Termination Currency - ISDA Provision
So what is this all about, then? Well, swap transactions by nature are likely to have different currencies — cross-currency swaps are, anyway — and if (heaven forfend) you should be closing out a whole portfolio of them, then you will have boil everything down, at some point, to a single currency. Some are better than others — a G7 ones are more liquid and less volatile than others, and each counterparty will have a preference for its own home currency — an investment fund, the base currency of the fund.
The sort of thing you might expect to see specified in the schedule is this:
- “Termination Currency” means one of the currencies in which payments are required to be made under a Terminated Transaction selected by the Non-defaulting Party or the non-Affected Party, as the case may be, or where there are two Affected Parties, as agreed between them or, if not agreed, or if the selected currency so is not freely available, [U.S. Dollars][Euro][Pounds Sterling].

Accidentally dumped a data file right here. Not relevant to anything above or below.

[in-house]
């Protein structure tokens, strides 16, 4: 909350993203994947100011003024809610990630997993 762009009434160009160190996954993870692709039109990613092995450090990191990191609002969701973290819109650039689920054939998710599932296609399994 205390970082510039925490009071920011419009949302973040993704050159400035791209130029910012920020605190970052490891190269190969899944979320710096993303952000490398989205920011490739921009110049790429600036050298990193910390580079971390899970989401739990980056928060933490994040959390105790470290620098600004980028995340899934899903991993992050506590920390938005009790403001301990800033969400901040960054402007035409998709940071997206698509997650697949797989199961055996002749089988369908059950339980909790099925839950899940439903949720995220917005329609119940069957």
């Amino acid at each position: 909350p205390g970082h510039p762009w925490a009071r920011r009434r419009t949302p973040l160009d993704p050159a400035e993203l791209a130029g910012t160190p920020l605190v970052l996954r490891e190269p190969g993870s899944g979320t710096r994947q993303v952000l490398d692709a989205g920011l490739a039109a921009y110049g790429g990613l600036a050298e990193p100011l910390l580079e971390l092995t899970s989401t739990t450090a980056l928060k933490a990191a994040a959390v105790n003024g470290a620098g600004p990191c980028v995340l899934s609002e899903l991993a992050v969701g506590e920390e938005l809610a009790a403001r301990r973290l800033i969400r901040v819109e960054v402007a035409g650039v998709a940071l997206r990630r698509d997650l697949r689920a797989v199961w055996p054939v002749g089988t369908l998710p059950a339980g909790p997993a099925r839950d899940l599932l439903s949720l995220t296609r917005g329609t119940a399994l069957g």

The Template:1992 had no fallback Termination Currency for those parties who forget to agree one in their schedule: an impressive design flaw. ISDA’s crack drafting squadTM corrected this for the 2002 ISDA, which assumes EUR or USD (depending on the governing law you select) if you haven’t agreed something else. This means a 2002 version LFC does not need to specify a Termination Currency. Not that you’d ever use a long form confirmation in this day and age, of course.
The Termination Currency concept can be applied to the termination and close-out of single Transactions or groups of Transactions, so it does make sense for it to be "a currency in which payments are due to be made under the relevant Terminated Transaction" - or some such thing.